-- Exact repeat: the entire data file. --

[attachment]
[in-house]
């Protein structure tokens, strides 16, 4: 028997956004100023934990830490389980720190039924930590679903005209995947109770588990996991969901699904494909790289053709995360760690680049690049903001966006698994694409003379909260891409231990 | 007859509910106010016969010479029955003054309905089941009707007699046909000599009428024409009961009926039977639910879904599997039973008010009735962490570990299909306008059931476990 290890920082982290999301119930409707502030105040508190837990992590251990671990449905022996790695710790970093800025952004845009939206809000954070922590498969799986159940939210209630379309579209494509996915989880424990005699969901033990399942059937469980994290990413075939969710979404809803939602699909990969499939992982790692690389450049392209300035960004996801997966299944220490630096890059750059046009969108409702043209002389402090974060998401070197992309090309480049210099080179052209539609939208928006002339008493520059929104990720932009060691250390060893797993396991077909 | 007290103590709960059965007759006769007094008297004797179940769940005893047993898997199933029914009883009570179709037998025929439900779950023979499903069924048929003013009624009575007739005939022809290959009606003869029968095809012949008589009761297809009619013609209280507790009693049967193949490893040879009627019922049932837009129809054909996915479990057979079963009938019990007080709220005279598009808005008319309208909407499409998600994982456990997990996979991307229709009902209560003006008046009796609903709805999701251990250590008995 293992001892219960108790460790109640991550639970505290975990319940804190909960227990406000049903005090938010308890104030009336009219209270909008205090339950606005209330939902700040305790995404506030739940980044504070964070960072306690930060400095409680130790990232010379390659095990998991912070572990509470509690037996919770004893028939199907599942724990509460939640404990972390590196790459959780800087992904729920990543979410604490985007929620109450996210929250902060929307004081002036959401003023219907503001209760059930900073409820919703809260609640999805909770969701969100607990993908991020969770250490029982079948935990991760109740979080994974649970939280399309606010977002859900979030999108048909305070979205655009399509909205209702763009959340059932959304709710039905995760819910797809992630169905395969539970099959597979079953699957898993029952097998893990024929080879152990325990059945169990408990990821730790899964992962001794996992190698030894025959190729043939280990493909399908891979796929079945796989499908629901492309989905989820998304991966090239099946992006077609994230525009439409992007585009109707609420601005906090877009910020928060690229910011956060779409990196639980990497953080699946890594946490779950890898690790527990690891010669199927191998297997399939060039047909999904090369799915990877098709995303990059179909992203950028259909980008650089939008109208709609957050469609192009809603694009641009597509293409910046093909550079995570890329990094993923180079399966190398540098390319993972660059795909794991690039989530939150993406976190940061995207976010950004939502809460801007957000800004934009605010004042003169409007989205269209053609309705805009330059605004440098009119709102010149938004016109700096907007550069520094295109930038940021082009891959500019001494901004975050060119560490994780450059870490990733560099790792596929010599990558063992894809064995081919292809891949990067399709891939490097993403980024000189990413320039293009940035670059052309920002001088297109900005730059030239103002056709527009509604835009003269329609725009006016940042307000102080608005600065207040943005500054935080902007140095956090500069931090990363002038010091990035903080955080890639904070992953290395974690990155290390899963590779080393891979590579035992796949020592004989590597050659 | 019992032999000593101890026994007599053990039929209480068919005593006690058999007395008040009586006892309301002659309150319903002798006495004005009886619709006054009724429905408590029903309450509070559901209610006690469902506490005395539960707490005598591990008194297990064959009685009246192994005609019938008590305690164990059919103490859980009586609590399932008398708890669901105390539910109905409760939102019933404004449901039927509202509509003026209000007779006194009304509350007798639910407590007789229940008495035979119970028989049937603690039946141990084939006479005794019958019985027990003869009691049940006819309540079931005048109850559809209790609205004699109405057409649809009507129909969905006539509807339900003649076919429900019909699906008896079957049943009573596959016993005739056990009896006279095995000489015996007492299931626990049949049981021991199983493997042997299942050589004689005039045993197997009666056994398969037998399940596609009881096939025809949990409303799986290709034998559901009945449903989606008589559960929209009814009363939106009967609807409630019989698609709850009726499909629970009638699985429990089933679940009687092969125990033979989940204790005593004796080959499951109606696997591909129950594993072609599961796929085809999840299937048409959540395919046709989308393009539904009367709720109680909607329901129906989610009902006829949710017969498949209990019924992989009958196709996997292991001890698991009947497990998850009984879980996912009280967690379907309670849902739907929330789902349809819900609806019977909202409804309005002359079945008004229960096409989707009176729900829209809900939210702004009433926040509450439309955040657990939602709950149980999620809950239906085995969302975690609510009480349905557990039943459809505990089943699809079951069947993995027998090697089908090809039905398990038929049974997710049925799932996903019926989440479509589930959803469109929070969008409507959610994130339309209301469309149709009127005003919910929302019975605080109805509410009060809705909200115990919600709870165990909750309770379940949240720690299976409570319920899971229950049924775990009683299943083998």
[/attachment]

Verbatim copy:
[in-house]
């Protein structure tokens, strides 16, 4: 028997956004100023934990830490389980720190039924930590679903005209995947109770588990996991969901699904494909790289053709995360760690680049690049903001966006698994694409003379909260891409231990 | 007859509910106010016969010479029955003054309905089941009707007699046909000599009428024409009961009926039977639910879904599997039973008010009735962490570990299909306008059931476990 290890920082982290999301119930409707502030105040508190837990992590251990671990449905022996790695710790970093800025952004845009939206809000954070922590498969799986159940939210209630379309579209494509996915989880424990005699969901033990399942059937469980994290990413075939969710979404809803939602699909990969499939992982790692690389450049392209300035960004996801997966299944220490630096890059750059046009969108409702043209002389402090974060998401070197992309090309480049210099080179052209539609939208928006002339008493520059929104990720932009060691250390060893797993396991077909 | 007290103590709960059965007759006769007094008297004797179940769940005893047993898997199933029914009883009570179709037998025929439900779950023979499903069924048929003013009624009575007739005939022809290959009606003869029968095809012949008589009761297809009619013609209280507790009693049967193949490893040879009627019922049932837009129809054909996915479990057979079963009938019990007080709220005279598009808005008319309208909407499409998600994982456990997990996979991307229709009902209560003006008046009796609903709805999701251990250590008995 293992001892219960108790460790109640991550639970505290975990319940804190909960227990406000049903005090938010308890104030009336009219209270909008205090339950606005209330939902700040305790995404506030739940980044504070964070960072306690930060400095409680130790990232010379390659095990998991912070572990509470509690037996919770004893028939199907599942724990509460939640404990972390590196790459959780800087992904729920990543979410604490985007929620109450996210929250902060929307004081002036959401003023219907503001209760059930900073409820919703809260609640999805909770969701969100607990993908991020969770250490029982079948935990991760109740979080994974649970939280399309606010977002859900979030999108048909305070979205655009399509909205209702763009959340059932959304709710039905995760819910797809992630169905395969539970099959597979079953699957898993029952097998893990024929080879152990325990059945169990408990990821730790899964992962001794996992190698030894025959190729043939280990493909399908891979796929079945796989499908629901492309989905989820998304991966090239099946992006077609994230525009439409992007585009109707609420601005906090877009910020928060690229910011956060779409990196639980990497953080699946890594946490779950890898690790527990690891010669199927191998297997399939060039047909999904090369799915990877098709995303990059179909992203950028259909980008650089939008109208709609957050469609192009809603694009641009597509293409910046093909550079995570890329990094993923180079399966190398540098390319993972660059795909794991690039989530939150993406976190940061995207976010950004939502809460801007957000800004934009605010004042003169409007989205269209053609309705805009330059605004440098009119709102010149938004016109700096907007550069520094295109930038940021082009891959500019001494901004975050060119560490994780450059870490990733560099790792596929010599990558063992894809064995081919292809891949990067399709891939490097993403980024000189990413320039293009940035670059052309920002001088297109900005730059030239103002056709527009509604835009003269329609725009006016940042307000102080608005600065207040943005500054935080902007140095956090500069931090990363002038010091990035903080955080890639904070992953290395974690990155290390899963590779080393891979590579035992796949020592004989590597050659 | 019992032999000593101890026994007599053990039929209480068919005593006690058999007395008040009586006892309301002659309150319903002798006495004005009886619709006054009724429905408590029903309450509070559901209610006690469902506490005395539960707490005598591990008194297990064959009685009246192994005609019938008590305690164990059919103490859980009586609590399932008398708890669901105390539910109905409760939102019933404004449901039927509202509509003026209000007779006194009304509350007798639910407590007789229940008495035979119970028989049937603690039946141990084939006479005794019958019985027990003869009691049940006819309540079931005048109850559809209790609205004699109405057409649809009507129909969905006539509807339900003649076919429900019909699906008896079957049943009573596959016993005739056990009896006279095995000489015996007492299931626990049949049981021991199983493997042997299942050589004689005039045993197997009666056994398969037998399940596609009881096939025809949990409303799986290709034998559901009945449903989606008589559960929209009814009363939106009967609807409630019989698609709850009726499909629970009638699985429990089933679940009687092969125990033979989940204790005593004796080959499951109606696997591909129950594993072609599961796929085809999840299937048409959540395919046709989308393009539904009367709720109680909607329901129906989610009902006829949710017969498949209990019924992989009958196709996997292991001890698991009947497990998850009984879980996912009280967690379907309670849902739907929330789902349809819900609806019977909202409804309005002359079945008004229960096409989707009176729900829209809900939210702004009433926040509450439309955040657990939602709950149980999620809950239906085995969302975690609510009480349905557990039943459809505990089943699809079951069947993995027998090697089908090809039905398990038929049974997710049925799932996903019926989440479509589930959803469109929070969008409507959610994130339309209301469309149709009127005003919910929302019975605080109805509410009060809705909200115990919600709870165990909750309770379940949240720690299976409570319920899971229950049924775990009683299943083998």